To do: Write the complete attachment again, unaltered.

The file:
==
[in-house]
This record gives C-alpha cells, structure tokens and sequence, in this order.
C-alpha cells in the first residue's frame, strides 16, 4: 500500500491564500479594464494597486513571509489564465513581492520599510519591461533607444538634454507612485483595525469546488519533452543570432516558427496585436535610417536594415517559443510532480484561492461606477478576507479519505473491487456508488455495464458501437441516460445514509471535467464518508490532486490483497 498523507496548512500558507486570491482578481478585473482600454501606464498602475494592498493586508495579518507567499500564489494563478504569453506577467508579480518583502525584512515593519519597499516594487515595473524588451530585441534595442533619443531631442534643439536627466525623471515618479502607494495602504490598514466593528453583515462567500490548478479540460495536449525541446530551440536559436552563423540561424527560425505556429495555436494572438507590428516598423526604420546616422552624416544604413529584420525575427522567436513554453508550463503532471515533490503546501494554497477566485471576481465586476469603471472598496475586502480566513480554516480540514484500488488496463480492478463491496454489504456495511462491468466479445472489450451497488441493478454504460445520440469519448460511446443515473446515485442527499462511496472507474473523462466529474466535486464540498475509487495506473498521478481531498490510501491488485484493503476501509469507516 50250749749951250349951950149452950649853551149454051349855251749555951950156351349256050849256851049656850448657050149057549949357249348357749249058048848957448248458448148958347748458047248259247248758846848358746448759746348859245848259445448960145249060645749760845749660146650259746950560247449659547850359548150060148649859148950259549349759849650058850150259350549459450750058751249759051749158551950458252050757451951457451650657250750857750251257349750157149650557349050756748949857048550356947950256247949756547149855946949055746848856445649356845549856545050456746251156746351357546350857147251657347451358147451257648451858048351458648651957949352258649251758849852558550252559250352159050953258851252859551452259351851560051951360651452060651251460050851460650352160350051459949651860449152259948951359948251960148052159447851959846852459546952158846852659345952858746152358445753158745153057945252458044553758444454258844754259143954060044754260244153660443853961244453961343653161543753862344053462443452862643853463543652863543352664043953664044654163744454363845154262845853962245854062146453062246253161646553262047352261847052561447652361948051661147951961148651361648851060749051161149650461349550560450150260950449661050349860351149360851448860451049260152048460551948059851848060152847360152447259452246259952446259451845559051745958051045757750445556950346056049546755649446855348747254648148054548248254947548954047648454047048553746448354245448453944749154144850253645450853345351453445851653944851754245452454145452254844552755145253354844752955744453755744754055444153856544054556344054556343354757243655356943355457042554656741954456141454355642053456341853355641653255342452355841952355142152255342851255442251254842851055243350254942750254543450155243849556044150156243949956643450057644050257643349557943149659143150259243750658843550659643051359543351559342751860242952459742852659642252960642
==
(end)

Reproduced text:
[in-house]
This record gives C-alpha cells, structure tokens and sequence, in this order.
C-alpha cells in the first residue's frame, strides 16, 4: 500500500491564500479594464494597486513571509489564465513581492520599510519591461533607444538634454507612485483595525469546488519533452543570432516558427496585436535610417536594415517559443510532480484561492461606477478576507479519505473491487456508488455495464458501437441516460445514509471535467464518508490532486490483497 498523507496548512500558507486570491482578481478585473482600454501606464498602475494592498493586508495579518507567499500564489494563478504569453506577467508579480518583502525584512515593519519597499516594487515595473524588451530585441534595442533619443531631442534643439536627466525623471515618479502607494495602504490598514466593528453583515462567500490548478479540460495536449525541446530551440536559436552563423540561424527560425505556429495555436494572438507590428516598423526604420546616422552624416544604413529584420525575427522567436513554453508550463503532471515533490503546501494554497477566485471576481465586476469603471472598496475586502480566513480554516480540514484500488488496463480492478463491496454489504456495511462491468466479445472489450451497488441493478454504460445520440469519448460511446443515473446515485442527499462511496472507474473523462466529474466535486464540498475509487495506473498521478481531498490510501491488485484493503476501509469507516 50250749749951250349951950149452950649853551149454051349855251749555951950156351349256050849256851049656850448657050149057549949357249348357749249058048848957448248458448148958347748458047248259247248758846848358746448759746348859245848259445448960145249060645749760845749660146650259746950560247449659547850359548150060148649859148950259549349759849650058850150259350549459450750058751249759051749158551950458252050757451951457451650657250750857750251257349750157149650557349050756748949857048550356947950256247949756547149855946949055746848856445649356845549856545050456746251156746351357546350857147251657347451358147451257648451858048351458648651957949352258649251758849852558550252559250352159050953258851252859551452259351851560051951360651452060651251460050851460650352160350051459949651860449152259948951359948251960148052159447851959846852459546952158846852659345952858746152358445753158745153057945252458044553758444454258844754259143954060044754260244153660443853961244453961343653161543753862344053462443452862643853463543652863543352664043953664044654163744454363845154262845853962245854062146453062246253161646553262047352261847052561447652361948051661147951961148651361648851060749051161149650461349550560450150260950449661050349860351149360851448860451049260152048460551948059851848060152847360152447259452246259952446259451845559051745958051045757750445556950346056049546755649446855348747254648148054548248254947548954047648454047048553746448354245448453944749154144850253645450853345351453445851653944851754245452454145452254844552755145253354844752955744453755744754055444153856544054556344054556343354757243655356943355457042554656741954456141454355642053456341853355641653255342452355841952355142152255342851255442251254842851055243350254942750254543450155243849556044150156243949956643450057644050257643349557943149659143150259243750658843550659643051359543351559342751860242952459742852659642252960642